Even with the permit, you still CANNOT have a firearm O/C or C/C in a courthouse or stand-alone (federal) POST OFFICE. Now, if you have a post office "store" like we do in Syracuse, which is inside the city offices, this law does not apply.

DO NOT open-carry your firearm on any TRAX, UTA, or FRONTRUNNER TRAIN without a permit. If you do so, you may end up going to jail. (See my prior post on this) Remember, the LDS Church is on Utah's NO GUNS list. No other churches are currently listed. As you may have seen on the board, there are sometimes issues at Jazz games. That's a 50/50 chance you may get in, may not.

Finally, let me say this, I O/C 95% of the time, almost everywhere. Know what happens? NOTHING. Most people don't even notice, no kidding. 8) I dress nice when I'm out. I have a nice belt and holster that I'm sure keeps my firearm well secured and the trigger covered. In fact, I get asked quite often if I'm a police officer. (others have too, I've read). I reply with a, "no," and then the questions start. Most of the time it's people that want to know the "rules" of having my firearm. I use this moment to politely educate folks, if I have time, and to try to win the minds of folks who may be on the fence of O/C-ing themselves. Others will cover more points I'm sure. I open carry my firearm EVERYWHERE. I goto Wal-Mart, Staples, Chili's, Goldenwest Credit Union and Barnes Bank (RIP). I go to Smith's, Home Depot, Lowes, etc. with NO problems, all the time. It will feel strange for awhile, but you will get used to it. :-) Good Luck !!

P.S. If you have some tough quesitons, ask Divegeek, he is a wealth of information (sorry Shawn, lol)
Last edited by T.M.Ray on Mon 18 Jan 2010 9:22 pm, edited 1 time in total.
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Re: Rules of oc

Postby Kevin Jensen » Mon 18 Jan 2010 8:42 pm

T.M.Ray wrote:Even with the permit, you still CAN NOT have a firearm O/C or C/C in a court house


I'm not so sure this is the case. While I am certainly not advocating anyone try it out, read the following... Perhaps a new topic of debate?


78A-2-203. Rules -- Right to make -- Limitation -- Security.
(1) Every court of record may make rules, not inconsistent with law, for its own government and the government of its officers; but such rules must neither impose any tax or charge upon any legal proceeding nor give any allowance to any officer for service.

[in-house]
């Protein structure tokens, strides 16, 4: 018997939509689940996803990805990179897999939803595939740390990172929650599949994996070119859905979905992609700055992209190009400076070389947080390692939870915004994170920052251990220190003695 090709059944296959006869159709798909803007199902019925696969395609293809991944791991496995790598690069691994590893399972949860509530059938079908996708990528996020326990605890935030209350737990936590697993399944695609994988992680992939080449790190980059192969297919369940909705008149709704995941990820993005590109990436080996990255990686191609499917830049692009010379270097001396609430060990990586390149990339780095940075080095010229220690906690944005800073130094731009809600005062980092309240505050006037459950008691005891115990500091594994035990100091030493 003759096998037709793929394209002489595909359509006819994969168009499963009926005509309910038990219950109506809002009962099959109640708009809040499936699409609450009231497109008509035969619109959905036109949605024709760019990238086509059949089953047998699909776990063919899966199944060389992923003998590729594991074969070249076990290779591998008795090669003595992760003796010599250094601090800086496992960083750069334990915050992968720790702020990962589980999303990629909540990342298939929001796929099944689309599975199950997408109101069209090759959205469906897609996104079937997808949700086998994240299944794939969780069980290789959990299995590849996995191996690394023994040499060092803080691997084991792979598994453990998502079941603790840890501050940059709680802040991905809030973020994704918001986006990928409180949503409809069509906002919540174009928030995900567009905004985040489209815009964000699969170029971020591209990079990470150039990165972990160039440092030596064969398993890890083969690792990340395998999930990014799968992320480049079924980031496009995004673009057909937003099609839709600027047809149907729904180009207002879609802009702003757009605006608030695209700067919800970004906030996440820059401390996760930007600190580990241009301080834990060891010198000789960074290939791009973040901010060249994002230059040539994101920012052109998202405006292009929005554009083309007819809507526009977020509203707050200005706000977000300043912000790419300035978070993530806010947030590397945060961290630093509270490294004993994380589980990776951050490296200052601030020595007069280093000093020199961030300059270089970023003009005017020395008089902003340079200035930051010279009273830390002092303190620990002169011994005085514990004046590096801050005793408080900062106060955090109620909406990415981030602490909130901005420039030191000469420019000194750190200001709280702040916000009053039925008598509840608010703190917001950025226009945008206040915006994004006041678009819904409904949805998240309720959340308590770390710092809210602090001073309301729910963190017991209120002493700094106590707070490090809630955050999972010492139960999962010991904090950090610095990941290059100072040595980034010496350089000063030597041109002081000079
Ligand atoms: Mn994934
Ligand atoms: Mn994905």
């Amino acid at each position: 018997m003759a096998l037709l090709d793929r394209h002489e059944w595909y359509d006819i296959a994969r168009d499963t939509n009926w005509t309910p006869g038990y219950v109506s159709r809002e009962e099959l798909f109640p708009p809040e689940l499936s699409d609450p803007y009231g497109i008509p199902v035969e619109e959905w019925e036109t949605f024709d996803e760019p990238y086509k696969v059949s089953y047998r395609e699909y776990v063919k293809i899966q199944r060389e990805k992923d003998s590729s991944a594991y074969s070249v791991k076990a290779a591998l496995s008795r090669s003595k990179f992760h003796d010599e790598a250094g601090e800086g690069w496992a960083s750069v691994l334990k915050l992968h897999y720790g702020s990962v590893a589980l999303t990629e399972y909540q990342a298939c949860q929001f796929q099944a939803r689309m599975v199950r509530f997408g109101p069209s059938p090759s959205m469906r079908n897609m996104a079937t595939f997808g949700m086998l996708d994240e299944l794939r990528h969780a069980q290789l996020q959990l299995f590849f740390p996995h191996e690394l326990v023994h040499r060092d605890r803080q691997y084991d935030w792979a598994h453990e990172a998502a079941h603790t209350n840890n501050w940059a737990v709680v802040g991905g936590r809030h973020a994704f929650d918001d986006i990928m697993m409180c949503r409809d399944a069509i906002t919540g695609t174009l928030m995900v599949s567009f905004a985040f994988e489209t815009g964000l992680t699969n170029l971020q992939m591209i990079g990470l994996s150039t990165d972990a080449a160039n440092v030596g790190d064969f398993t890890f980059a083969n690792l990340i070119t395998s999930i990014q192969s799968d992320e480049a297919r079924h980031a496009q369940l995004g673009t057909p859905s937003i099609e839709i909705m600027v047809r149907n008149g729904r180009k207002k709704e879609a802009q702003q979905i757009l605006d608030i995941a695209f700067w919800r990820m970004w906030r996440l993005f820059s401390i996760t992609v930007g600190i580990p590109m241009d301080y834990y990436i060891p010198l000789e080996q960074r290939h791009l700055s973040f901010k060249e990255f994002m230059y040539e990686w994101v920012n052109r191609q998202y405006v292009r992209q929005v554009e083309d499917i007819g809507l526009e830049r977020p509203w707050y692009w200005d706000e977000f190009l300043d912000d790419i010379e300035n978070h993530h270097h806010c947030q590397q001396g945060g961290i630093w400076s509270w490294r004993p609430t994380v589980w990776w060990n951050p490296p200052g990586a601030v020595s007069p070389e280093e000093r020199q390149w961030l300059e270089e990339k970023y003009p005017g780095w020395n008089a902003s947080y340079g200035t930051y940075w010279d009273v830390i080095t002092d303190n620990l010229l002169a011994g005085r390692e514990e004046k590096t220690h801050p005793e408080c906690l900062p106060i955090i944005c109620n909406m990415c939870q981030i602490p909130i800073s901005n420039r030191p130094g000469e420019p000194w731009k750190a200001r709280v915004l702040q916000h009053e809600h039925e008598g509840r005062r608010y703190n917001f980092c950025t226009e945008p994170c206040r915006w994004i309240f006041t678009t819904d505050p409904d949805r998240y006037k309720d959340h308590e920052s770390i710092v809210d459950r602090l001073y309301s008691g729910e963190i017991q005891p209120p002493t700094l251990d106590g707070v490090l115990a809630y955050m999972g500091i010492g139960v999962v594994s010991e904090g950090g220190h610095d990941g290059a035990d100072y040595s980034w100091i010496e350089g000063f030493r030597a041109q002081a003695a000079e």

(2) (a) The judicial council may provide, through the rules of judicial administration, for security in or about a courthouse or courtroom, or establish a secure area as prescribed in Section 76-8-311.1.
(b) (i) If the council establishes a secure area under Subsection (2)(a), it shall provide a secure firearms storage area on site so that persons with lawfully carried firearms may store them while they are in the secure area.
(ii) The entity operating the facility with the secure area shall be responsible for the firearms while they are stored in the storage area referred to in Subsection (2)(b)(i).
(iii) The entity may not charge a fee to individuals for storage of their firearms under Subsection (2)(b)(i).
(3) (a) Unless authorized by the rules of judicial administration, any person who knowingly or intentionally possesses a firearm, ammunition, or dangerous weapon within a secure area established by the judicial council under this section is guilty of a third degree felony.
(b) Any person is guilty of violating Section 76-10-306 who transports, possesses, distributes, or sells an explosive, chemical, or incendiary device, as defined by Section 76-10-306, within a secure area, established by the Judicial Council under this section.

78A-1-101. Courts of justice enumerated -- Courts of record enumerated.
(1) The following are the courts of justice of this state:
(a) the Supreme Court;
(b) the Court of Appeals;
(c) the district courts;
(d) the juvenile courts; and
(e) the justice courts.
(2) All courts are courts of record, except the justice courts, which are courts not of record.
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Re: Rules of oc

Postby divegeek » Mon 18 Jan 2010 8:46 pm

T.M.Ray wrote:P.S. If you have some tough quesitons, ask Divegeek, he is a wealth of information (sorry Shawn, lol)

The real truth is that I just state my opinions with authority. The less sure I am, the stronger I state them :twisted:

One small clarification: A Utah CFP allows you to carry on ANY school grounds in Utah, public or private. By that I mean that carrying there isn't a crime. Private schools may ask you to leave, though. Public schools can't.

I think that's what you meant, but I just wanted to make sure it was clear.
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Re: Rules of oc

Postby itsasecret » Mon 18 Jan 2010 10:13 pm

Since this thread is titled "Rules of OC" I feel obligated to mention this: the campus police at no less than two public Utah universities maintain that OCing is illegal on campus, even with a CWP. It's an open question how the courts might rule if the question is brought before them under the current legal environment.
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Re: Rules of oc

Postby UtahJarhead » Mon 18 Jan 2010 10:23 pm

itsasecret wrote:Since this thread is titled "Rules of OC" I feel obligated to mention this: the campus police at no less than two public Utah universities maintain that OCing is illegal on campus, even with a CWP. It's an open question how the courts might rule if the question is brought before them under the current legal environment.


That being said, so far the AG is on our side on the issue if I remember correctly. He's already put UofU in their place once in the past when they tried to outlaw CC on campus.